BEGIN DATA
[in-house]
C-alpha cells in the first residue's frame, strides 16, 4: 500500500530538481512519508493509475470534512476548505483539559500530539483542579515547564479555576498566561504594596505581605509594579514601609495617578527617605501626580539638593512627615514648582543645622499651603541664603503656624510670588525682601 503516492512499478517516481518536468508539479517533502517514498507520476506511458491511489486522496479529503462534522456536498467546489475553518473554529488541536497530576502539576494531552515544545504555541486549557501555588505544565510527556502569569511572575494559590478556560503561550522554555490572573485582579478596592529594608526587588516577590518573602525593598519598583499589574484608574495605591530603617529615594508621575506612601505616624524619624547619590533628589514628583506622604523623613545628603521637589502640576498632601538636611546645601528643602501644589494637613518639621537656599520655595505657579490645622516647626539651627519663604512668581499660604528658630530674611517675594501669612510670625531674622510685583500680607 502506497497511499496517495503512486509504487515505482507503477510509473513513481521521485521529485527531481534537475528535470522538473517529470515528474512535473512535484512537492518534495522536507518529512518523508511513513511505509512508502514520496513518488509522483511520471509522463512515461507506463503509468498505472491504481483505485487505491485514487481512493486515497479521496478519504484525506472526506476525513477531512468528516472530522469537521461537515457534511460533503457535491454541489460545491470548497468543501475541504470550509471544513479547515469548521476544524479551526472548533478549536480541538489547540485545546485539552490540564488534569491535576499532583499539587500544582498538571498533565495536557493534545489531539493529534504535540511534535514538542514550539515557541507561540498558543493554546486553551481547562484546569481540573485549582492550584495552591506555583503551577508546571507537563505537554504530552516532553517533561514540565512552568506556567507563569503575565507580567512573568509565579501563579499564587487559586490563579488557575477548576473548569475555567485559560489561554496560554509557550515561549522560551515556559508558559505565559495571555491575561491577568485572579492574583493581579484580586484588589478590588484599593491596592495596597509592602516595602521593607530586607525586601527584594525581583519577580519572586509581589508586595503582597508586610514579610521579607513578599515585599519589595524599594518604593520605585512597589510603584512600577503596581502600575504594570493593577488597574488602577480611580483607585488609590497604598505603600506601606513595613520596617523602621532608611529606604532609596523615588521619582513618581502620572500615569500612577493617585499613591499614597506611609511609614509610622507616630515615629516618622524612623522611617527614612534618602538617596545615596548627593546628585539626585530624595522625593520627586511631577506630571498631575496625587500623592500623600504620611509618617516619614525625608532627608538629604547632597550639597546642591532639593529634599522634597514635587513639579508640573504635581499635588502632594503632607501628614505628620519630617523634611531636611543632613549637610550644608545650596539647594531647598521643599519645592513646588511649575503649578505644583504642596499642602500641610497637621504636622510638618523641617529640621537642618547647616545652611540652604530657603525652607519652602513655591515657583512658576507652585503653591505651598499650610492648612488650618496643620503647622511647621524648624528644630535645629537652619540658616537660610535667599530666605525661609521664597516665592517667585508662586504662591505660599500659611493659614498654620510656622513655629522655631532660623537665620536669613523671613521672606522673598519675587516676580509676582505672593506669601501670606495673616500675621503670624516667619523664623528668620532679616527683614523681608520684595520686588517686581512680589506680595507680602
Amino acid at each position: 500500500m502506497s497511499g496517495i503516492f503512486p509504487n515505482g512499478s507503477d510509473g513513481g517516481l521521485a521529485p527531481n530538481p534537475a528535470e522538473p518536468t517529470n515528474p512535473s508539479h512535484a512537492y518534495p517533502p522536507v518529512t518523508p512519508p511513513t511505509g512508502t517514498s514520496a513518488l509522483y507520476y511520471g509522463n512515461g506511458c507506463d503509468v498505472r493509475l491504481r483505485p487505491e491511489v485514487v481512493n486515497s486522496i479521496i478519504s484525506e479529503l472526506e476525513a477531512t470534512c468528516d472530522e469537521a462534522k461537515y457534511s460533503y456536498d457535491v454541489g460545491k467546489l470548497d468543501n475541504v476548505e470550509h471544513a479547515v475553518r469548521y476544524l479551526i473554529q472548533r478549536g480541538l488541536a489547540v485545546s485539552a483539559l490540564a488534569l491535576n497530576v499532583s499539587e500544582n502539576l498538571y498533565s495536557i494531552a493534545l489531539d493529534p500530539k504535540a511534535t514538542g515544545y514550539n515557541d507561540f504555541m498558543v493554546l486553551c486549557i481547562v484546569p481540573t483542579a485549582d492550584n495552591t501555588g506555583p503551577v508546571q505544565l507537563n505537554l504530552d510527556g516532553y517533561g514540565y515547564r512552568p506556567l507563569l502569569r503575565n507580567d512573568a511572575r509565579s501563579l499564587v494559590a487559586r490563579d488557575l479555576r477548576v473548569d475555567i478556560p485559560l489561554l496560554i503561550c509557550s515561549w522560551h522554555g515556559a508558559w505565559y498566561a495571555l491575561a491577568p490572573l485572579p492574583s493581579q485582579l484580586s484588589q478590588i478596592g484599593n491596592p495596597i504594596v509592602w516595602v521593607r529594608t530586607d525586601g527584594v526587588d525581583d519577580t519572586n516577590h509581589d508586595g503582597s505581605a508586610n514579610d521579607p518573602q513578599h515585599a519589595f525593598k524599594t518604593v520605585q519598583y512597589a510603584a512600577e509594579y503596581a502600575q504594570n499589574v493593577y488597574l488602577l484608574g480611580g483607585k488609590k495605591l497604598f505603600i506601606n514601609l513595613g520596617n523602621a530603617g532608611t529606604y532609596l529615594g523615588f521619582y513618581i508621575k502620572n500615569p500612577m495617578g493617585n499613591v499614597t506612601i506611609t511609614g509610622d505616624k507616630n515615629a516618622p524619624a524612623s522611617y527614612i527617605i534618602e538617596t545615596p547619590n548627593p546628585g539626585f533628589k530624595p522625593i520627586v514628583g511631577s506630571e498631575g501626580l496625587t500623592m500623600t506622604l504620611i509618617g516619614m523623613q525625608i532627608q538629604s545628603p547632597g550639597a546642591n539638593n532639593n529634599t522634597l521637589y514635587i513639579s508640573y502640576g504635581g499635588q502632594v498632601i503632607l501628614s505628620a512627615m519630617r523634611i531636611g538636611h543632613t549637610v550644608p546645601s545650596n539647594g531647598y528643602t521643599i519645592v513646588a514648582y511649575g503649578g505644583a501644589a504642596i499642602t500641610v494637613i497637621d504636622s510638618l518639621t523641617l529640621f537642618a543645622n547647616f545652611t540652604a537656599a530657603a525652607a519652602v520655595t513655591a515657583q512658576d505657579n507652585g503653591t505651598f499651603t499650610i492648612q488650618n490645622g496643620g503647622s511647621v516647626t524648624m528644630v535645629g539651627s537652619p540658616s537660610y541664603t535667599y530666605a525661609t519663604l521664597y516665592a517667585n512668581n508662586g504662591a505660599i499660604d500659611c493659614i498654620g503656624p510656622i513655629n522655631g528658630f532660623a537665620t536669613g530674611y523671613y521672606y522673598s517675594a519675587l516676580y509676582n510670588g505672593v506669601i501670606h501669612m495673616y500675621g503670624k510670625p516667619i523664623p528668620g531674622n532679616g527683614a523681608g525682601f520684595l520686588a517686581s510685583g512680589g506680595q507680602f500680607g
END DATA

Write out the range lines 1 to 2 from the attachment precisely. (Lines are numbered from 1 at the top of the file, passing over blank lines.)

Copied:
[in-house]
C-alpha cells in the first residue's frame, strides 16, 4: 500500500530538481512519508493509475470534512476548505483539559500530539483542579515547564479555576498566561504594596505581605509594579514601609495617578527617605501626580539638593512627615514648582543645622499651603541664603503656624510670588525682601 503516492512499478517516481518536468508539479517533502517514498507520476506511458491511489486522496479529503462534522456536498467546489475553518473554529488541536497530576502539576494531552515544545504555541486549557501555588505544565510527556502569569511572575494559590478556560503561550522554555490572573485582579478596592529594608526587588516577590518573602525593598519598583499589574484608574495605591530603617529615594508621575506612601505616624524619624547619590533628589514628583506622604523623613545628603521637589502640576498632601538636611546645601528643602501644589494637613518639621537656599520655595505657579490645622516647626539651627519663604512668581499660604528658630530674611517675594501669612510670625531674622510685583500680607 502506497497511499496517495503512486509504487515505482507503477510509473513513481521521485521529485527531481534537475528535470522538473517529470515528474512535473512535484512537492518534495522536507518529512518523508511513513511505509512508502514520496513518488509522483511520471509522463512515461507506463503509468498505472491504481483505485487505491485514487481512493486515497479521496478519504484525506472526506476525513477531512468528516472530522469537521461537515457534511460533503457535491454541489460545491470548497468543501475541504470550509471544513479547515469548521476544524479551526472548533478549536480541538489547540485545546485539552490540564488534569491535576499532583499539587500544582498538571498533565495536557493534545489531539493529534504535540511534535514538542514550539515557541507561540498558543493554546486553551481547562484546569481540573485549582492550584495552591506555583503551577508546571507537563505537554504530552516532553517533561514540565512552568506556567507563569503575565507580567512573568509565579501563579499564587487559586490563579488557575477548576473548569475555567485559560489561554496560554509557550515561549522560551515556559508558559505565559495571555491575561491577568485572579492574583493581579484580586484588589478590588484599593491596592495596597509592602516595602521593607530586607525586601527584594525581583519577580519572586509581589508586595503582597508586610514579610521579607513578599515585599519589595524599594518604593520605585512597589510603584512600577503596581502600575504594570493593577488597574488602577480611580483607585488609590497604598505603600506601606513595613520596617523602621532608611529606604532609596523615588521619582513618581502620572500615569500612577493617585499613591499614597506611609511609614509610622507616630515615629516618622524612623522611617527614612534618602538617596545615596548627593546628585539626585530624595522625593520627586511631577506630571498631575496625587500623592500623600504620611509618617516619614525625608532627608538629604547632597550639597546642591532639593529634599522634597514635587513639579508640573504635581499635588502632594503632607501628614505628620519630617523634611531636611543632613549637610550644608545650596539647594531647598521643599519645592513646588511649575503649578505644583504642596499642602500641610497637621504636622510638618523641617529640621537642618547647616545652611540652604530657603525652607519652602513655591515657583512658576507652585503653591505651598499650610492648612488650618496643620503647622511647621524648624528644630535645629537652619540658616537660610535667599530666605525661609521664597516665592517667585508662586504662591505660599500659611493659614498654620510656622513655629522655631532660623537665620536669613523671613521672606522673598519675587516676580509676582505672593506669601501670606495673616500675621503670624516667619523664623528668620532679616527683614523681608520684595520686588517686581512680589506680595507680602